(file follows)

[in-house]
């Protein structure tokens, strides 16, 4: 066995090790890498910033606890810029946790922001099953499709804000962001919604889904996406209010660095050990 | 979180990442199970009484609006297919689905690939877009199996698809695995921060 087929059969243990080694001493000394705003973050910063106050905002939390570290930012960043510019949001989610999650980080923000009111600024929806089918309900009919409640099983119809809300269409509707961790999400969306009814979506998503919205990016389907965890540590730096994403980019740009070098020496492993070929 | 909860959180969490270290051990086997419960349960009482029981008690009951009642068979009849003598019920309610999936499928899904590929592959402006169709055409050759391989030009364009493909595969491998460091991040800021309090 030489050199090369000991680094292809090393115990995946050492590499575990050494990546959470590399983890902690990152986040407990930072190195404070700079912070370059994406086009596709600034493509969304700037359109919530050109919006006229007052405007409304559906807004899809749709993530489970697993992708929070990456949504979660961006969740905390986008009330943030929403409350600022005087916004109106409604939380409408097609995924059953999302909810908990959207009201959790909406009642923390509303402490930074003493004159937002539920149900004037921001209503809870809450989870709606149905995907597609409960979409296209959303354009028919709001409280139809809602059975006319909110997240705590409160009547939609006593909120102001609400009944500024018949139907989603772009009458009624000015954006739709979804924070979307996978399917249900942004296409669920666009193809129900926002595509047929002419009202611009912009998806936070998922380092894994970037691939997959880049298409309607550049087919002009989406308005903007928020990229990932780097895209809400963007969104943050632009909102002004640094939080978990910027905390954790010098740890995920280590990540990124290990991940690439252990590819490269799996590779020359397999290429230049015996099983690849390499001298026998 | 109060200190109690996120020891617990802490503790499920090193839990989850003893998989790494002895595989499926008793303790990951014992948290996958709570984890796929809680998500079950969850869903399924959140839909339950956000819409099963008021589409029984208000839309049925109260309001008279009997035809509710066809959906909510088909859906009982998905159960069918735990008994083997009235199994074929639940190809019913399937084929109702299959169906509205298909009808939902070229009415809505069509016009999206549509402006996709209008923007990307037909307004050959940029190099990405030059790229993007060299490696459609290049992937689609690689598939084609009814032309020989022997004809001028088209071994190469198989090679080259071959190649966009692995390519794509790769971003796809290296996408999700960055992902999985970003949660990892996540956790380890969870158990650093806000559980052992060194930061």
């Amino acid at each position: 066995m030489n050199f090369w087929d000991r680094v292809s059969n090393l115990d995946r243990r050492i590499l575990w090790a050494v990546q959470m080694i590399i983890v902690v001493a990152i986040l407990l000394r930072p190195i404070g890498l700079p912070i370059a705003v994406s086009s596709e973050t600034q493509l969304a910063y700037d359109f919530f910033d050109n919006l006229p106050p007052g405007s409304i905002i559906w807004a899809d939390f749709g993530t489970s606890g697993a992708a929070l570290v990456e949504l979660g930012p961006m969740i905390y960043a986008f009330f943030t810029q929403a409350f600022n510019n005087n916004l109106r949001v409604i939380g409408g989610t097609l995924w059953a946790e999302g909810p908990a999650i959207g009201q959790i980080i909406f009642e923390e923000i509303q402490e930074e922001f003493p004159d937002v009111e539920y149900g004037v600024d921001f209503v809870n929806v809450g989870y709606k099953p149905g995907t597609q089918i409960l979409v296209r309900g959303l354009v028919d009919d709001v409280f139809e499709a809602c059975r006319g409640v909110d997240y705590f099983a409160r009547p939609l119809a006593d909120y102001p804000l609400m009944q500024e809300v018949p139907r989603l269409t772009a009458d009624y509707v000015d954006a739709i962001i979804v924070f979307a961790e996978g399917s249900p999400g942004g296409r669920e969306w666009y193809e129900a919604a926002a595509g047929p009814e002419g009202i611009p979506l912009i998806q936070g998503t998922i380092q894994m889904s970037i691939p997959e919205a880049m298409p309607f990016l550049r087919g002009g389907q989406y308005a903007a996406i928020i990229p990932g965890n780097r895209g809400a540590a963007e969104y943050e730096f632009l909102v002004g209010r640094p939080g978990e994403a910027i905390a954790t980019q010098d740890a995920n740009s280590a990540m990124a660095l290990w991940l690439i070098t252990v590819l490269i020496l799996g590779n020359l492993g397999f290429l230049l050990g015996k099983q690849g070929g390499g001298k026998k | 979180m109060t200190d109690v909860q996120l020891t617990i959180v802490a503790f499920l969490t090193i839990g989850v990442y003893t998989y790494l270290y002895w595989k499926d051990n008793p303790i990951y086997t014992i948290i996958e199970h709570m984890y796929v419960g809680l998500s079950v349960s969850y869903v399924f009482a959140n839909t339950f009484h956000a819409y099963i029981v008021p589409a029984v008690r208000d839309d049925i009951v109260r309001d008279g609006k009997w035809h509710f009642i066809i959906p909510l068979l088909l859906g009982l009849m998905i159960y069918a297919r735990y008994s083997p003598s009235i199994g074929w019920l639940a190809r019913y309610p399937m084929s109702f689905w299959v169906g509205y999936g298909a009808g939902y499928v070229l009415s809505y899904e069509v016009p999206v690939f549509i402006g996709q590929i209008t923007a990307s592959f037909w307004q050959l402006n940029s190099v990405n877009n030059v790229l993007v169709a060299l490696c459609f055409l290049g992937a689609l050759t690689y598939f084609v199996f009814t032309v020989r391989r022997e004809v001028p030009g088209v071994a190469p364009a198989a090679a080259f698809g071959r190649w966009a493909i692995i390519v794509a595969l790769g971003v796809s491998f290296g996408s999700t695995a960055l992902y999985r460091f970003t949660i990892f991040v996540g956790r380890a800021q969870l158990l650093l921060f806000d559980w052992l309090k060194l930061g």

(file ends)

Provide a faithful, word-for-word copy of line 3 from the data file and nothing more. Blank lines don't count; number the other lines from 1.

């Amino acid at each position: 066995m030489n050199f090369w087929d000991r680094v292809s059969n090393l115990d995946r243990r050492i590499l575990w090790a050494v990546q959470m080694i590399i983890v902690v001493a990152i986040l407990l000394r930072p190195i404070g890498l700079p912070i370059a705003v994406s086009s596709e973050t600034q493509l969304a910063y700037d359109f919530f910033d050109n919006l006229p106050p007052g405007s409304i905002i559906w807004a899809d939390f749709g993530t489970s606890g697993a992708a929070l570290v990456e949504l979660g930012p961006m969740i905390y960043a986008f009330f943030t810029q929403a409350f600022n510019n005087n916004l109106r949001v409604i939380g409408g989610t097609l995924w059953a946790e999302g909810p908990a999650i959207g009201q959790i980080i909406f009642e923390e923000i509303q402490e930074e922001f003493p004159d937002v009111e539920y149900g004037v600024d921001f209503v809870n929806v809450g989870y709606k099953p149905g995907t597609q089918i409960l979409v296209r309900g959303l354009v028919d009919d709001v409280f139809e499709a809602c059975r006319g409640v909110d997240y705590f099983a409160r009547p939609l119809a006593d909120y102001p804000l609400m009944q500024e809300v018949p139907r989603l269409t772009a009458d009624y509707v000015d954006a739709i962001i979804v924070f979307a961790e996978g399917s249900p999400g942004g296409r669920e969306w666009y193809e129900a919604a926002a595509g047929p009814e002419g009202i611009p979506l912009i998806q936070g998503t998922i380092q894994m889904s970037i691939p997959e919205a880049m298409p309607f990016l550049r087919g002009g389907q989406y308005a903007a996406i928020i990229p990932g965890n780097r895209g809400a540590a963007e969104y943050e730096f632009l909102v002004g209010r640094p939080g978990e994403a910027i905390a954790t980019q010098d740890a995920n740009s280590a990540m990124a660095l290990w991940l690439i070098t252990v590819l490269i020496l799996g590779n020359l492993g397999f290429l230049l050990g015996k099983q690849g070929g390499g001298k026998k | 979180m109060t200190d109690v909860q996120l020891t617990i959180v802490a503790f499920l969490t090193i839990g989850v990442y003893t998989y790494l270290y002895w595989k499926d051990n008793p303790i990951y086997t014992i948290i996958e199970h709570m984890y796929v419960g809680l998500s079950v349960s969850y869903v399924f009482a959140n839909t339950f009484h956000a819409y099963i029981v008021p589409a029984v008690r208000d839309d049925i009951v109260r309001d008279g609006k009997w035809h509710f009642i066809i959906p909510l068979l088909l859906g009982l009849m998905i159960y069918a297919r735990y008994s083997p003598s009235i199994g074929w019920l639940a190809r019913y309610p399937m084929s109702f689905w299959v169906g509205y999936g298909a009808g939902y499928v070229l009415s809505y899904e069509v016009p999206v690939f549509i402006g996709q590929i209008t923007a990307s592959f037909w307004q050959l402006n940029s190099v990405n877009n030059v790229l993007v169709a060299l490696c459609f055409l290049g992937a689609l050759t690689y598939f084609v199996f009814t032309v020989r391989r022997e004809v001028p030009g088209v071994a190469p364009a198989a090679a080259f698809g071959r190649w966009a493909i692995i390519v794509a595969l790769g971003v796809s491998f290296g996408s999700t695995a960055l992902y999985r460091f970003t949660i990892f991040v996540g956790r380890a800021q969870l158990l650093l921060f806000d559980w052992l309090k060194l930061g």